The Offended White Boy

Do you remember Bo Bice? Neither did I. Not too long ago there was a show called American Idol, where semi-talented singers entered a contest to get a record deal. In 2005, Bice competed on the show but lost to Carrie Underwood. Like many who didn’t win the competition, Bo Bice has had a career under the radar. That changed this week.

This is the quickest way to explain why Bice is in the news. This is from his Wikipedia page:

In January 2017, Bo Bice took offense when employees at a Popeye’s chicken restaurant in Atlanta, GA called him “that white boy”. In an interview with a local Fox station, Bice went into tears over discussing the incident.

The paragraph gives as much discussion as should be given of the incident, but considering the coverage CNN and, obviously, FoxNews has given over the incident, this really needs to looked into context.

Are you that sensitive Bo Bice? Some workers at a Popeye’s Chicken call you ‘that white boy’ and you’re going to tear up on national television because you’re offended. Are you upset because they called you boy instead of man? Please don’t tell me you have never been called a white boy before?

When I first looked up information on Bice, I thought about giving him the benefit of the doubt, a slim benefit, because he lived in England for a number of his teenage years. I dropped that benefit after I saw his entire musical career was based on the Southern Rock, Sweet Home Alabama style of music. There’s no way on God’s green Earth that if you live in the South Bo Bice hasn’t been called a white boy.

From the FoxNews website Bice says the following:

Bice told FOX 32, “The three ladies behind the counter asked whose food it was. Just when I turned around, one of them said ‘that white boy.'”

Bice said he was taken aback by the encounter.

“If tables had been turned and I used something as insensitive like that… I would be boycotted, people wouldn’t buy my albums.”

He said the incident is an opportunity to start a conversation.

“I started this conversation so that we can have open dialogue about how no one should be called a boy,” Bice told FOX News Radio. “Maybe they should grow up and use better language. Maybe we should have a culture where we don’t have such perverted divisive language.” 

Looking at what I’m seeing, his main objection is being called ‘boy’ but let’s break this down a little further. I’m going to take a leap of faith and assume the three workers that called him that white boy were black. I’m assuming this since if it had been three white workers that called him white I don’t think we would get the water works. At my job, I get a lot of calls from the South. At least once a day, I’ll get a call from someone who will tell me words to effect of Mr. Charlie came out to work on this or Miss Daisy wants that fixed. That whole Southern deference to using the Miss Hattie or Mr. Fred kind of dialog makes me angry. I’m thinking to myself, you’re not on Tera, you ain’t helping Miss Scarlett. Be an adult.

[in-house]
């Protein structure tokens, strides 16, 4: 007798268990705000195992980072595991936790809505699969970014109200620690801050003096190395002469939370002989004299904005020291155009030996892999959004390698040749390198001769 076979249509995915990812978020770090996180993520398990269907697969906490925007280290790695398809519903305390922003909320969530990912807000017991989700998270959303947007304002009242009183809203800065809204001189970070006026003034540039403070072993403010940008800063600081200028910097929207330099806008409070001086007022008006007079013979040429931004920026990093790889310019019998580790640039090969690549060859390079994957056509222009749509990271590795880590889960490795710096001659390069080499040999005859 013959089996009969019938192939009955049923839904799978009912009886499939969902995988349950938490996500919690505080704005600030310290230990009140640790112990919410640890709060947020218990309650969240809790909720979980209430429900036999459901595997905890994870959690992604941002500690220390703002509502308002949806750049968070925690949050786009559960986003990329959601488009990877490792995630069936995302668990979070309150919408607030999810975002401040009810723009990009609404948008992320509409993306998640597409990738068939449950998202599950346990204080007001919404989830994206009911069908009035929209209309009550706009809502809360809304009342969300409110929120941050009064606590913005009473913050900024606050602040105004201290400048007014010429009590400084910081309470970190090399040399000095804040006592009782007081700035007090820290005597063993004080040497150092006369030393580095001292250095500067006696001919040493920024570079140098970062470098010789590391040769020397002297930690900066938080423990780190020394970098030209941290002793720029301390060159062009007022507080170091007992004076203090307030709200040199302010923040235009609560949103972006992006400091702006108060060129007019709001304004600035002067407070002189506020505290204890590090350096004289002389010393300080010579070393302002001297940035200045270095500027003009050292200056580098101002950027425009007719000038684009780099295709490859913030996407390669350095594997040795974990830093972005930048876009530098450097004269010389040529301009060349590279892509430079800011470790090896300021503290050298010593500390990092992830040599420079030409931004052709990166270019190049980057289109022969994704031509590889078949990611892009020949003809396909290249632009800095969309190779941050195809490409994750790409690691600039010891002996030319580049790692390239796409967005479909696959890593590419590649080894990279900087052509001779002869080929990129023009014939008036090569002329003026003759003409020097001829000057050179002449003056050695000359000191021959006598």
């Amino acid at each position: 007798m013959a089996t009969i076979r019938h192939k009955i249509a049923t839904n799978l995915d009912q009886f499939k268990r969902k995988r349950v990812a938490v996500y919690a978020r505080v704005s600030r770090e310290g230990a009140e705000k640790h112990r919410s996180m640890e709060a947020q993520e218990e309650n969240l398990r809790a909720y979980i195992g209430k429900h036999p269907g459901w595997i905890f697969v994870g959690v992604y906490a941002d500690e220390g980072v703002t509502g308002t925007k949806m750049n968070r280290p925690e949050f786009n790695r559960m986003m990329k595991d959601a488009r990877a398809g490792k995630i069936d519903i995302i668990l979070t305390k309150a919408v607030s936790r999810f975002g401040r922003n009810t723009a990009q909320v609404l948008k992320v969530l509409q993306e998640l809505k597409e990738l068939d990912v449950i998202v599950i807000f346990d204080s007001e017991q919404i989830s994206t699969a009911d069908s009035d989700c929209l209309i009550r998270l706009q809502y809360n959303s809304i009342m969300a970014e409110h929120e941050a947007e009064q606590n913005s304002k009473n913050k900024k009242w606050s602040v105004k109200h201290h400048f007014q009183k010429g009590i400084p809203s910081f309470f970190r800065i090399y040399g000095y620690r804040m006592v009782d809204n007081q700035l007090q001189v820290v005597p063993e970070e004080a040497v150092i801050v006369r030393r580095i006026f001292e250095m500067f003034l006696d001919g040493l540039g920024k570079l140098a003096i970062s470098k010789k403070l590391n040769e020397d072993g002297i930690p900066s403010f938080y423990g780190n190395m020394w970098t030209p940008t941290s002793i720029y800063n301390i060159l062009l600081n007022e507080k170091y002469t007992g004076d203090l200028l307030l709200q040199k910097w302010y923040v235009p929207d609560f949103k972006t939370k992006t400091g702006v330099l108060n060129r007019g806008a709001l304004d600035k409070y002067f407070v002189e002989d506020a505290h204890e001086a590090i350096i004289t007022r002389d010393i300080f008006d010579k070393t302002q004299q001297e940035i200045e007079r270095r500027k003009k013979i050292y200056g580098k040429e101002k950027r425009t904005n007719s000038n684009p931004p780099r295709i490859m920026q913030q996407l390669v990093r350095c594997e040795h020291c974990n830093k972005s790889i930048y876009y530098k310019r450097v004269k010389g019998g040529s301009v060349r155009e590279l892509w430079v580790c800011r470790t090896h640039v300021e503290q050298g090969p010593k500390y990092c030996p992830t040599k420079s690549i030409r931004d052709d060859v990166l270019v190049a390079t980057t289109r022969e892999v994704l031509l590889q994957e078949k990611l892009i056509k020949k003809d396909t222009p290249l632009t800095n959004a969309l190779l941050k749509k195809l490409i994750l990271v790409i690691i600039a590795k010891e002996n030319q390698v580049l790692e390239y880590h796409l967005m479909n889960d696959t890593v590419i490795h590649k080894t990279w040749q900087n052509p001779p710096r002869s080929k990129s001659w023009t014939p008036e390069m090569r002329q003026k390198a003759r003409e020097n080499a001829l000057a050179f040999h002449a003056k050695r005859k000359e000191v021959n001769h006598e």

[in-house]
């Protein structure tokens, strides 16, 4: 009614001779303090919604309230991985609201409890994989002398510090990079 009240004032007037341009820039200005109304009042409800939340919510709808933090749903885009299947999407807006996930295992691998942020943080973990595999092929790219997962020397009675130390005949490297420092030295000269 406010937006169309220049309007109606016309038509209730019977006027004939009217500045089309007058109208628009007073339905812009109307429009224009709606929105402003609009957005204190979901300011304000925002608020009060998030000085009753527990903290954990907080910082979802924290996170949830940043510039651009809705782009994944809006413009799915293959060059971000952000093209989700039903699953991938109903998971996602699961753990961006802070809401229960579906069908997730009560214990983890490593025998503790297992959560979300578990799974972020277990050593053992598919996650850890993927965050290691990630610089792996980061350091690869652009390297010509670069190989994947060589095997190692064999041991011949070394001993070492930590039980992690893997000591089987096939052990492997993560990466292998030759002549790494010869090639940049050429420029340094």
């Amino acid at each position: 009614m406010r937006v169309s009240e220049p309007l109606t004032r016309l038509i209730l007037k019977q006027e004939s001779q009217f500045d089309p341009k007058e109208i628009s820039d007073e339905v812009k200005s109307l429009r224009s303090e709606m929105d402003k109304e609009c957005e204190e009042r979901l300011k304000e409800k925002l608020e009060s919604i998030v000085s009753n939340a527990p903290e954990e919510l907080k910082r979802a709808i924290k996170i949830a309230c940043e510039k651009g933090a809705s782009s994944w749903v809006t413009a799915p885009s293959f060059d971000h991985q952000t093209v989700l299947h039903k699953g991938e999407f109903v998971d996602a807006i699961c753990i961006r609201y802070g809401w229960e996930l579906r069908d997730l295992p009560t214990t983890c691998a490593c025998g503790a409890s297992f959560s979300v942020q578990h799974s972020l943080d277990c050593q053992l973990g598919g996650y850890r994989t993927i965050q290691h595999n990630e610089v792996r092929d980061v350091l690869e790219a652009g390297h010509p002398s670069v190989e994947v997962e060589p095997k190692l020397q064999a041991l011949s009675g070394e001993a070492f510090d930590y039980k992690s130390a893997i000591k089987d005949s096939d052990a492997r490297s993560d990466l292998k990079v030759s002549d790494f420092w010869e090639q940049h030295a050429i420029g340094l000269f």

In the realm of offensive language, being called that white boy by a bunch of black workers isn’t the most horrible thing I can think of happening to a white male who has a modest singing career and when offended can go on national television to cry about how offended they are at being called that white boy. They didn’t call you cracker, whitey or honkey.

Oh, and Bice, trying to use the ‘double standard’ card is really weak. What you’re trying to say when you mention what would happen if the tables were turned, is an argument you can’t go down. As you have put it, calling you boy is highly offensive, which I would argue a lot of people would disagree with. For you to say something that would be offensive to a black person, well, you know where you would have to go and you wouldn’t do it because it would be highly offensive.

I get so tired of people using the mildest form of possible racism to compare it to obvious, no question about it racism. The comparison is posed in situations like Bice; where a pinprick of inconveniences is compared to larger racial issues. If they called you a honkey or White devil, you know what I would say those workers were out of line. That didn’t happen. He wasn’t called a dirty White boy, a heathen White boy or anything else disparagingly except that he was called boy. Because he was called boy he wants to have a dialog on race relations? Yes, I believe we need a dialog but I’m sorry, you being called that white boy isn’t a rallying flag I’m willing to support.

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One Response to The Offended White Boy

  1. Great post, Reg. I think he’s getting extra play in this post-Trump environment where so many white people who don’t get white privilege think it’s ok to claim reverse discrimination or much, much worse.

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